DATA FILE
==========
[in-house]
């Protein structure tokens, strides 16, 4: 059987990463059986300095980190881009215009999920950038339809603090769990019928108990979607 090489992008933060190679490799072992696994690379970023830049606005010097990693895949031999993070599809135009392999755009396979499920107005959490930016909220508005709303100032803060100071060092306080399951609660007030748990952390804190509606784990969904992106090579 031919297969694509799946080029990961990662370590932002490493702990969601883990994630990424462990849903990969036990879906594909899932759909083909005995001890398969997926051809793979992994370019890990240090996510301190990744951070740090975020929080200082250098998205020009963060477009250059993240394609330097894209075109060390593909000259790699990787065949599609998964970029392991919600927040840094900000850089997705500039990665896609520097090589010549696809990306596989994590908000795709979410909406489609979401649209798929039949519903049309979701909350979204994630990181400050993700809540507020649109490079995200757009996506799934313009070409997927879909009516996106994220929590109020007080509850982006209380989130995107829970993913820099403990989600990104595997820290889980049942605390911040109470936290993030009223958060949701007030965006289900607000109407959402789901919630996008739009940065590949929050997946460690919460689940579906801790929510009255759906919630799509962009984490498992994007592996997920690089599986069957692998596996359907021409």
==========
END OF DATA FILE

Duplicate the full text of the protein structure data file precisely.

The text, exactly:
[in-house]
């Protein structure tokens, strides 16, 4: 059987990463059986300095980190881009215009999920950038339809603090769990019928108990979607 090489992008933060190679490799072992696994690379970023830049606005010097990693895949031999993070599809135009392999755009396979499920107005959490930016909220508005709303100032803060100071060092306080399951609660007030748990952390804190509606784990969904992106090579 031919297969694509799946080029990961990662370590932002490493702990969601883990994630990424462990849903990969036990879906594909899932759909083909005995001890398969997926051809793979992994370019890990240090996510301190990744951070740090975020929080200082250098998205020009963060477009250059993240394609330097894209075109060390593909000259790699990787065949599609998964970029392991919600927040840094900000850089997705500039990665896609520097090589010549696809990306596989994590908000795709979410909406489609979401649209798929039949519903049309979701909350979204994630990181400050993700809540507020649109490079995200757009996506799934313009070409997927879909009516996106994220929590109020007080509850982006209380989130995107829970993913820099403990989600990104595997820290889980049942605390911040109470936290993030009223958060949701007030965006289900607000109407959402789901919630996008739009940065590949929050997946460690919460689940579906801790929510009255759906919630799509962009984490498992994007592996997920690089599986069957692998596996359907021409």